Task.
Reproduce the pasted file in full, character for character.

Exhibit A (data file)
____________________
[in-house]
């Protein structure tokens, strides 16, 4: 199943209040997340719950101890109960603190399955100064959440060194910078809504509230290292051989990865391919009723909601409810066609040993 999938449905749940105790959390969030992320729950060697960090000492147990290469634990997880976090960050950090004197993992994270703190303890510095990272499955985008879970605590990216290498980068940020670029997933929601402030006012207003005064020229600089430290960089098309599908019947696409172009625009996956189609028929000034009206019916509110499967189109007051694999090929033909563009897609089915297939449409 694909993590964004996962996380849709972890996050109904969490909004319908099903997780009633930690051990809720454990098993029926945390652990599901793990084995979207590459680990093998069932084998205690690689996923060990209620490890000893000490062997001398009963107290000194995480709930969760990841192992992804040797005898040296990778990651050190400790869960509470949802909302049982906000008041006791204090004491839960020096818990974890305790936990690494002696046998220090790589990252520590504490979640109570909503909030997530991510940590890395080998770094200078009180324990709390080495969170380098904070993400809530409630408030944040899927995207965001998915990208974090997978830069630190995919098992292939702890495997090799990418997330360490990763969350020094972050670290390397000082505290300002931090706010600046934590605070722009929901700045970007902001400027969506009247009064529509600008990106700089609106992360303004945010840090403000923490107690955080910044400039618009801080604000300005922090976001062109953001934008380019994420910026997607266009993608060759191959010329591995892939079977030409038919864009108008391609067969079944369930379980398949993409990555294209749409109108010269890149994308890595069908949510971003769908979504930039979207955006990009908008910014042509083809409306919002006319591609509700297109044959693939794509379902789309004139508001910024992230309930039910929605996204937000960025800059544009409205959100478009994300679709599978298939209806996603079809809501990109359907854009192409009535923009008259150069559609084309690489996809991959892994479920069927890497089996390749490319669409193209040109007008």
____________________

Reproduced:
[in-house]
């Protein structure tokens, strides 16, 4: 199943209040997340719950101890109960603190399955100064959440060194910078809504509230290292051989990865391919009723909601409810066609040993 999938449905749940105790959390969030992320729950060697960090000492147990290469634990997880976090960050950090004197993992994270703190303890510095990272499955985008879970605590990216290498980068940020670029997933929601402030006012207003005064020229600089430290960089098309599908019947696409172009625009996956189609028929000034009206019916509110499967189109007051694999090929033909563009897609089915297939449409 694909993590964004996962996380849709972890996050109904969490909004319908099903997780009633930690051990809720454990098993029926945390652990599901793990084995979207590459680990093998069932084998205690690689996923060990209620490890000893000490062997001398009963107290000194995480709930969760990841192992992804040797005898040296990778990651050190400790869960509470949802909302049982906000008041006791204090004491839960020096818990974890305790936990690494002696046998220090790589990252520590504490979640109570909503909030997530991510940590890395080998770094200078009180324990709390080495969170380098904070993400809530409630408030944040899927995207965001998915990208974090997978830069630190995919098992292939702890495997090799990418997330360490990763969350020094972050670290390397000082505290300002931090706010600046934590605070722009929901700045970007902001400027969506009247009064529509600008990106700089609106992360303004945010840090403000923490107690955080910044400039618009801080604000300005922090976001062109953001934008380019994420910026997607266009993608060759191959010329591995892939079977030409038919864009108008391609067969079944369930379980398949993409990555294209749409109108010269890149994308890595069908949510971003769908979504930039979207955006990009908008910014042509083809409306919002006319591609509700297109044959693939794509379902789309004139508001910024992230309930039910929605996204937000960025800059544009409205959100478009994300679709599978298939209806996603079809809501990109359907854009192409009535923009008259150069559609084309690489996809991959892994479920069927890497089996390749490319669409193209040109007008």